I’m heading out to the dentist today, for some awesome dental work, which I thoroughly enjoy. Wish I could go more often. Anyway, thought this would be a good time to talk about flossing. When I was in college, one of my jobs was working at a hospital as an admitting clerk. I met a lot of interesting people there, one of them, a fellow admitting clerk who was twice my age. Boy did I think she was old. I remember her asking me if I wanted to live a long time. She was a little strange and I was curious to see where she was going with this. I said, “Yes, I would.” And she said, “Floss.” To which I responded, “Huh?” She told me that people who floss regularly live longer and that gum health determines your overall health when you get older. I thought that could be a really good point and I did want to live a long time, so I started to floss. Of course, recent studies have shown that the state of your gums directly affects the state of your heart. And if your gums aren’t healthy, there’s a pretty good chance your heart and arteries aren’t either. That woman from the hospital was kind of strange, but she was right.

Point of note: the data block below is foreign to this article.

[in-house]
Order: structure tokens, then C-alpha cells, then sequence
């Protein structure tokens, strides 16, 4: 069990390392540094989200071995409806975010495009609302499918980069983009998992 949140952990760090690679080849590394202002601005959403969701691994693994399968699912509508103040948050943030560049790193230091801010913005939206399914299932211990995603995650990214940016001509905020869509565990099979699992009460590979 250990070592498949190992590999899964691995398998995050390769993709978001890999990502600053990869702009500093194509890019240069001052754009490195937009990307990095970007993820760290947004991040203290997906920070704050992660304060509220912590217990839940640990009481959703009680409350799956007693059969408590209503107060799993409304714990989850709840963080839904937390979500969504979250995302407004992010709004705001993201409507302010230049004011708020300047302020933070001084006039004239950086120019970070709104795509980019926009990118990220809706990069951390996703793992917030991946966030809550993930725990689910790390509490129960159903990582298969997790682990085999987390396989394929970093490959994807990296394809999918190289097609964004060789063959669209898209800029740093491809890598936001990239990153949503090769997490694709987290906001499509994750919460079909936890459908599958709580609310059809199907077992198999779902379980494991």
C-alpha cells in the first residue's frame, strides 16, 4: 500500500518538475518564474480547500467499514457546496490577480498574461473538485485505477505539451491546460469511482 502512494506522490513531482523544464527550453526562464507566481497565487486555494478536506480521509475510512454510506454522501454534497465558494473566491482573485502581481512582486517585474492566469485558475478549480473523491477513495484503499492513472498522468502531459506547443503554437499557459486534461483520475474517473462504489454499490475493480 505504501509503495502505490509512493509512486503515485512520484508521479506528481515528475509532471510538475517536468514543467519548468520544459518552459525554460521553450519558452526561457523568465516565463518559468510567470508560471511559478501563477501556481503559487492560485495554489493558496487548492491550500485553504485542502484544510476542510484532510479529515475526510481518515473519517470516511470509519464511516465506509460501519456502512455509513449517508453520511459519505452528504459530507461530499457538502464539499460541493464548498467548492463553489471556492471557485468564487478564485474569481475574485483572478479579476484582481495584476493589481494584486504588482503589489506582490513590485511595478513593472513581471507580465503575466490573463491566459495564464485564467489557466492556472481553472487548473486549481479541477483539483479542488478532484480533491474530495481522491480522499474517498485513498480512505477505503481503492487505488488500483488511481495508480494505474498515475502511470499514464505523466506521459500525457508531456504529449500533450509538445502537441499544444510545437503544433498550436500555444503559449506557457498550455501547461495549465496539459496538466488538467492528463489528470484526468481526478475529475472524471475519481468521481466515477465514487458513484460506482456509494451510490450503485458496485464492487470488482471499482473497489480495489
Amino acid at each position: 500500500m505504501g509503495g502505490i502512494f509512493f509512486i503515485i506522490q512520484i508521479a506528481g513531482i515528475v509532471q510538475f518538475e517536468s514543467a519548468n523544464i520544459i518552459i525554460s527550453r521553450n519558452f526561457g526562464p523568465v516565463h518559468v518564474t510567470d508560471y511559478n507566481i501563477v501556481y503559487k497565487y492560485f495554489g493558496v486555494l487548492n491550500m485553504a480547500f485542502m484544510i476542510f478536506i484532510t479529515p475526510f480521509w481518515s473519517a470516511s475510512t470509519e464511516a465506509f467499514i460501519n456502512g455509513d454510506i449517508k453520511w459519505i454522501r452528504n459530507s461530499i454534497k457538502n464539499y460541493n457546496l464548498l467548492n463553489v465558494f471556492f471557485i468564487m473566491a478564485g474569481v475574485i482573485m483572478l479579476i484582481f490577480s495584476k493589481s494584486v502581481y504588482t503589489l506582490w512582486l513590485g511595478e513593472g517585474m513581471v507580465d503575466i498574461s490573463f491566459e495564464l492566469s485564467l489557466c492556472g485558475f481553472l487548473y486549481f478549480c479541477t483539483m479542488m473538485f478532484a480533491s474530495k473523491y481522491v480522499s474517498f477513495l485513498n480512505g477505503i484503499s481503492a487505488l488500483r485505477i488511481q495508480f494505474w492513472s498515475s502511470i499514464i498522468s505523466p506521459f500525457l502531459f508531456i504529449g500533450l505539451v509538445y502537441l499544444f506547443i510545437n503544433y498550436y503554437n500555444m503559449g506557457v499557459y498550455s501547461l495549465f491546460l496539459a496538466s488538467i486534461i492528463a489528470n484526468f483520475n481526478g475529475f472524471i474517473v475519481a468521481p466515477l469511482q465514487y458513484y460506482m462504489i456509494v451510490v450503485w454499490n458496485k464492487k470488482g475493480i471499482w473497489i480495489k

Word to the wise: Pick a time every day, morning or night and floss. I floss in the morning, because I don’t like to do anything more than I have to before I go to bed at night. Here’s to both of us living longer.
What do you think? Have any insights about flossing? Do you or don’t you?Note: Your comments may be published anonymously in the upcoming book, “Wise Before 25, 101 Things Young Women Should Know.”